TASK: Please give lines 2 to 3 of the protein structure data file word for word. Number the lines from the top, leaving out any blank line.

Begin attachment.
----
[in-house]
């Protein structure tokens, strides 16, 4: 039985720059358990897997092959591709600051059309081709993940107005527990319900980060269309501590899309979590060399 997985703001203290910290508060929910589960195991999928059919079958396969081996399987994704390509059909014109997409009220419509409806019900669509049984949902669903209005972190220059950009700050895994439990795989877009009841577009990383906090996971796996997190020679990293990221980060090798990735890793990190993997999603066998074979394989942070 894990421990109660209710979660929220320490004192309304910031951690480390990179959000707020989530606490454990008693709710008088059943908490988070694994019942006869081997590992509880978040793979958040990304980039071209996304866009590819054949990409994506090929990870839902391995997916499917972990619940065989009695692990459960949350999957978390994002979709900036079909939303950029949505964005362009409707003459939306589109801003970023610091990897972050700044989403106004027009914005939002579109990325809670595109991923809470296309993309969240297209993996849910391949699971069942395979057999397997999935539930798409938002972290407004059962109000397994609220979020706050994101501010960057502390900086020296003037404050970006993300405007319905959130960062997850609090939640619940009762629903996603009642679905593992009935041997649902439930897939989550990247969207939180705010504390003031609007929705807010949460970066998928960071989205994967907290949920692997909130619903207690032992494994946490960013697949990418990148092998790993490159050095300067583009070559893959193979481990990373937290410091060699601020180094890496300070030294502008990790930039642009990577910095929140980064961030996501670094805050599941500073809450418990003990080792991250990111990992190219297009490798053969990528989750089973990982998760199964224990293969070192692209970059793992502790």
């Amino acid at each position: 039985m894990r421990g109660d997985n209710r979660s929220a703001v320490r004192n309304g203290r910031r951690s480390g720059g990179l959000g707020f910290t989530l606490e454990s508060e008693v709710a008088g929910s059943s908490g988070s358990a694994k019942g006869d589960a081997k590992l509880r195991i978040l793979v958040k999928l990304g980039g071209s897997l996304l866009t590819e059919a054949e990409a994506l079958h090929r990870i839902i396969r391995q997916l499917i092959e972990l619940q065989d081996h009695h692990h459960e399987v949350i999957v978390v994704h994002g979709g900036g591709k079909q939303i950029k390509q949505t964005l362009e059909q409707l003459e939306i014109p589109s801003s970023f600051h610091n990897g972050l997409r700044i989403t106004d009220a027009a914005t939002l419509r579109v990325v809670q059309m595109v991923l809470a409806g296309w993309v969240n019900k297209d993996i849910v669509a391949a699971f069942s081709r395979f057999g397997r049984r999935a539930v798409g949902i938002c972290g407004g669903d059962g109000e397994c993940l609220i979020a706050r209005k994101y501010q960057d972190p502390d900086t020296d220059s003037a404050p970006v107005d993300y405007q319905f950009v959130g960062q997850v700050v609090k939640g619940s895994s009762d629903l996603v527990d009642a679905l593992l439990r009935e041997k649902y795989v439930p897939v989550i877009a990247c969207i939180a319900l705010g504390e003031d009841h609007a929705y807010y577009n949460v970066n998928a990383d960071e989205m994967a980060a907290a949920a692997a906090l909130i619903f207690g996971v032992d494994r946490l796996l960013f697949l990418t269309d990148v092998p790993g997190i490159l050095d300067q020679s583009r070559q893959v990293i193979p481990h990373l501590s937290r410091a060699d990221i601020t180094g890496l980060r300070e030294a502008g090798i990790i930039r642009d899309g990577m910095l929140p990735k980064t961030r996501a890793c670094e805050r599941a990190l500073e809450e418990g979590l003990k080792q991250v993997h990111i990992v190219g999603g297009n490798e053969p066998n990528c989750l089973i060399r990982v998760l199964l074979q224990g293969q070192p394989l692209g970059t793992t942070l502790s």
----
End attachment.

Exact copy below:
């Protein structure tokens, strides 16, 4: 039985720059358990897997092959591709600051059309081709993940107005527990319900980060269309501590899309979590060399 997985703001203290910290508060929910589960195991999928059919079958396969081996399987994704390509059909014109997409009220419509409806019900669509049984949902669903209005972190220059950009700050895994439990795989877009009841577009990383906090996971796996997190020679990293990221980060090798990735890793990190993997999603066998074979394989942070 894990421990109660209710979660929220320490004192309304910031951690480390990179959000707020989530606490454990008693709710008088059943908490988070694994019942006869081997590992509880978040793979958040990304980039071209996304866009590819054949990409994506090929990870839902391995997916499917972990619940065989009695692990459960949350999957978390994002979709900036079909939303950029949505964005362009409707003459939306589109801003970023610091990897972050700044989403106004027009914005939002579109990325809670595109991923809470296309993309969240297209993996849910391949699971069942395979057999397997999935539930798409938002972290407004059962109000397994609220979020706050994101501010960057502390900086020296003037404050970006993300405007319905959130960062997850609090939640619940009762629903996603009642679905593992009935041997649902439930897939989550990247969207939180705010504390003031609007929705807010949460970066998928960071989205994967907290949920692997909130619903207690032992494994946490960013697949990418990148092998790993490159050095300067583009070559893959193979481990990373937290410091060699601020180094890496300070030294502008990790930039642009990577910095929140980064961030996501670094805050599941500073809450418990003990080792991250990111990992190219297009490798053969990528989750089973990982998760199964224990293969070192692209970059793992502790």
């Amino acid at each position: 039985m894990r421990g109660d997985n209710r979660s929220a703001v320490r004192n309304g203290r910031r951690s480390g720059g990179l959000g707020f910290t989530l606490e454990s508060e008693v709710a008088g929910s059943s908490g988070s358990a694994k019942g006869d589960a081997k590992l509880r195991i978040l793979v958040k999928l990304g980039g071209s897997l996304l866009t590819e059919a054949e990409a994506l079958h090929r990870i839902i396969r391995q997916l499917i092959e972990l619940q065989d081996h009695h692990h459960e399987v949350i999957v978390v994704h994002g979709g900036g591709k079909q939303i950029k390509q949505t964005l362009e059909q409707l003459e939306i014109p589109s801003s970023f600051h610091n990897g972050l997409r700044i989403t106004d009220a027009a914005t939002l419509r579109v990325v809670q059309m595109v991923l809470a409806g296309w993309v969240n019900k297209d993996i849910v669509a391949a699971f069942s081709r395979f057999g397997r049984r999935a539930v798409g949902i938002c972290g407004g669903d059962g109000e397994c993940l609220i979020a706050r209005k994101y501010q960057d972190p502390d900086t020296d220059s003037a404050p970006v107005d993300y405007q319905f950009v959130g960062q997850v700050v609090k939640g619940s895994s009762d629903l996603v527990d009642a679905l593992l439990r009935e041997k649902y795989v439930p897939v989550i877009a990247c969207i939180a319900l705010g504390e003031d009841h609007a929705y807010y577009n949460v970066n998928a990383d960071e989205m994967a980060a907290a949920a692997a906090l909130i619903f207690g996971v032992d494994r946490l796996l960013f697949l990418t269309d990148v092998p790993g997190i490159l050095d300067q020679s583009r070559q893959v990293i193979p481990h990373l501590s937290r410091a060699d990221i601020t180094g890496l980060r300070e030294a502008g090798i990790i930039r642009d899309g990577m910095l929140p990735k980064t961030r996501a890793c670094e805050r599941a990190l500073e809450e418990g979590l003990k080792q991250v993997h990111i990992v190219g999603g297009n490798e053969p066998n990528c989750l089973i060399r990982v998760l199964l074979q224990g293969q070192p394989l692209g970059t793992t942070l502790s």